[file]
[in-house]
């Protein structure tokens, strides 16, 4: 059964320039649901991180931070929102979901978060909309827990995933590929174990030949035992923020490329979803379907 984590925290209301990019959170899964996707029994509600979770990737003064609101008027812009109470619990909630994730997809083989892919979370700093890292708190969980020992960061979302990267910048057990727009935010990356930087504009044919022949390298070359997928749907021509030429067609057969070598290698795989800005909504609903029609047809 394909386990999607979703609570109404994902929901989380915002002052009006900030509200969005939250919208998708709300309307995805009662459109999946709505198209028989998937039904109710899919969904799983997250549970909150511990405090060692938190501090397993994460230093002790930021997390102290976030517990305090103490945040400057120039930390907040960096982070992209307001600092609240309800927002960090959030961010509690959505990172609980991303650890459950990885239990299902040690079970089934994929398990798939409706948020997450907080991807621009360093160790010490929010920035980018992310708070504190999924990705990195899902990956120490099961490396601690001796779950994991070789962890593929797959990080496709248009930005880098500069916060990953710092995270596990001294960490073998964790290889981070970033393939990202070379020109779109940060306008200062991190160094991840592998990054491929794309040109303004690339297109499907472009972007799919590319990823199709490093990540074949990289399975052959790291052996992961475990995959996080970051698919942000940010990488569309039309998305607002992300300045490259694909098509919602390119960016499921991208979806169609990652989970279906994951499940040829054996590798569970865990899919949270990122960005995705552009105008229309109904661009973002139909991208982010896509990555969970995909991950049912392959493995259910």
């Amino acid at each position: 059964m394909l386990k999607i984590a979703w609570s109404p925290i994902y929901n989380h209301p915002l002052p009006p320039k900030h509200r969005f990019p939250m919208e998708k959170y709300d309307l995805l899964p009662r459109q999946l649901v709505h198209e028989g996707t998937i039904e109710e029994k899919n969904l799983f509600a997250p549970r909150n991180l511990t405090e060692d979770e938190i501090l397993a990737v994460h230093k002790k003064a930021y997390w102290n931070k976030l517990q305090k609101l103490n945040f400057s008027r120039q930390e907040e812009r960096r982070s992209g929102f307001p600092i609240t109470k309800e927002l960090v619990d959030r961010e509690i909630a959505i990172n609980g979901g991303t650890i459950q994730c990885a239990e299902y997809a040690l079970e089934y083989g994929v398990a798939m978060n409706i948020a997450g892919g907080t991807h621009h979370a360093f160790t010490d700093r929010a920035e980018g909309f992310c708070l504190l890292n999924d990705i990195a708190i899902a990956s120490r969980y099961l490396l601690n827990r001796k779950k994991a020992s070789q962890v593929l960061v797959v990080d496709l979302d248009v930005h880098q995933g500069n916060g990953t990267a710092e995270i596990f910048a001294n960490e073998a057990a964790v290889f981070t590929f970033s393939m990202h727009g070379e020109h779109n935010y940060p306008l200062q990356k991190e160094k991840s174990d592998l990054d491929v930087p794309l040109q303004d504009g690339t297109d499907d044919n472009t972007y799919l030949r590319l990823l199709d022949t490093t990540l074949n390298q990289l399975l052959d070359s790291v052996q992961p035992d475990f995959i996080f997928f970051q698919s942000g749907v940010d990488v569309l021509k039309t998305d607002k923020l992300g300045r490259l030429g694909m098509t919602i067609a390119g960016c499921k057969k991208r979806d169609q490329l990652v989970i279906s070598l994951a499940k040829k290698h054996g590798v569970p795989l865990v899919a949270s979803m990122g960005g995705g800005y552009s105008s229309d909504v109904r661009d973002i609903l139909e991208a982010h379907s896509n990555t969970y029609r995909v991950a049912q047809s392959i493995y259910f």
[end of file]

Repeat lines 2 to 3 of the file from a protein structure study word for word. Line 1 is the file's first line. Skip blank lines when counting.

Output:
């Protein structure tokens, strides 16, 4: 059964320039649901991180931070929102979901978060909309827990995933590929174990030949035992923020490329979803379907 984590925290209301990019959170899964996707029994509600979770990737003064609101008027812009109470619990909630994730997809083989892919979370700093890292708190969980020992960061979302990267910048057990727009935010990356930087504009044919022949390298070359997928749907021509030429067609057969070598290698795989800005909504609903029609047809 394909386990999607979703609570109404994902929901989380915002002052009006900030509200969005939250919208998708709300309307995805009662459109999946709505198209028989998937039904109710899919969904799983997250549970909150511990405090060692938190501090397993994460230093002790930021997390102290976030517990305090103490945040400057120039930390907040960096982070992209307001600092609240309800927002960090959030961010509690959505990172609980991303650890459950990885239990299902040690079970089934994929398990798939409706948020997450907080991807621009360093160790010490929010920035980018992310708070504190999924990705990195899902990956120490099961490396601690001796779950994991070789962890593929797959990080496709248009930005880098500069916060990953710092995270596990001294960490073998964790290889981070970033393939990202070379020109779109940060306008200062991190160094991840592998990054491929794309040109303004690339297109499907472009972007799919590319990823199709490093990540074949990289399975052959790291052996992961475990995959996080970051698919942000940010990488569309039309998305607002992300300045490259694909098509919602390119960016499921991208979806169609990652989970279906994951499940040829054996590798569970865990899919949270990122960005995705552009105008229309109904661009973002139909991208982010896509990555969970995909991950049912392959493995259910």
């Amino acid at each position: 059964m394909l386990k999607i984590a979703w609570s109404p925290i994902y929901n989380h209301p915002l002052p009006p320039k900030h509200r969005f990019p939250m919208e998708k959170y709300d309307l995805l899964p009662r459109q999946l649901v709505h198209e028989g996707t998937i039904e109710e029994k899919n969904l799983f509600a997250p549970r909150n991180l511990t405090e060692d979770e938190i501090l397993a990737v994460h230093k002790k003064a930021y997390w102290n931070k976030l517990q305090k609101l103490n945040f400057s008027r120039q930390e907040e812009r960096r982070s992209g929102f307001p600092i609240t109470k309800e927002l960090v619990d959030r961010e509690i909630a959505i990172n609980g979901g991303t650890i459950q994730c990885a239990e299902y997809a040690l079970e089934y083989g994929v398990a798939m978060n409706i948020a997450g892919g907080t991807h621009h979370a360093f160790t010490d700093r929010a920035e980018g909309f992310c708070l504190l890292n999924d990705i990195a708190i899902a990956s120490r969980y099961l490396l601690n827990r001796k779950k994991a020992s070789q962890v593929l960061v797959v990080d496709l979302d248009v930005h880098q995933g500069n916060g990953t990267a710092e995270i596990f910048a001294n960490e073998a057990a964790v290889f981070t590929f970033s393939m990202h727009g070379e020109h779109n935010y940060p306008l200062q990356k991190e160094k991840s174990d592998l990054d491929v930087p794309l040109q303004d504009g690339t297109d499907d044919n472009t972007y799919l030949r590319l990823l199709d022949t490093t990540l074949n390298q990289l399975l052959d070359s790291v052996q992961p035992d475990f995959i996080f997928f970051q698919s942000g749907v940010d990488v569309l021509k039309t998305d607002k923020l992300g300045r490259l030429g694909m098509t919602i067609a390119g960016c499921k057969k991208r979806d169609q490329l990652v989970i279906s070598l994951a499940k040829k290698h054996g590798v569970p795989l865990v899919a949270s979803m990122g960005g995705g800005y552009s105008s229309d909504v109904r661009d973002i609903l139909e991208a982010h379907s896509n990555t969970y029609r995909v991950a049912q047809s392959i493995y259910f």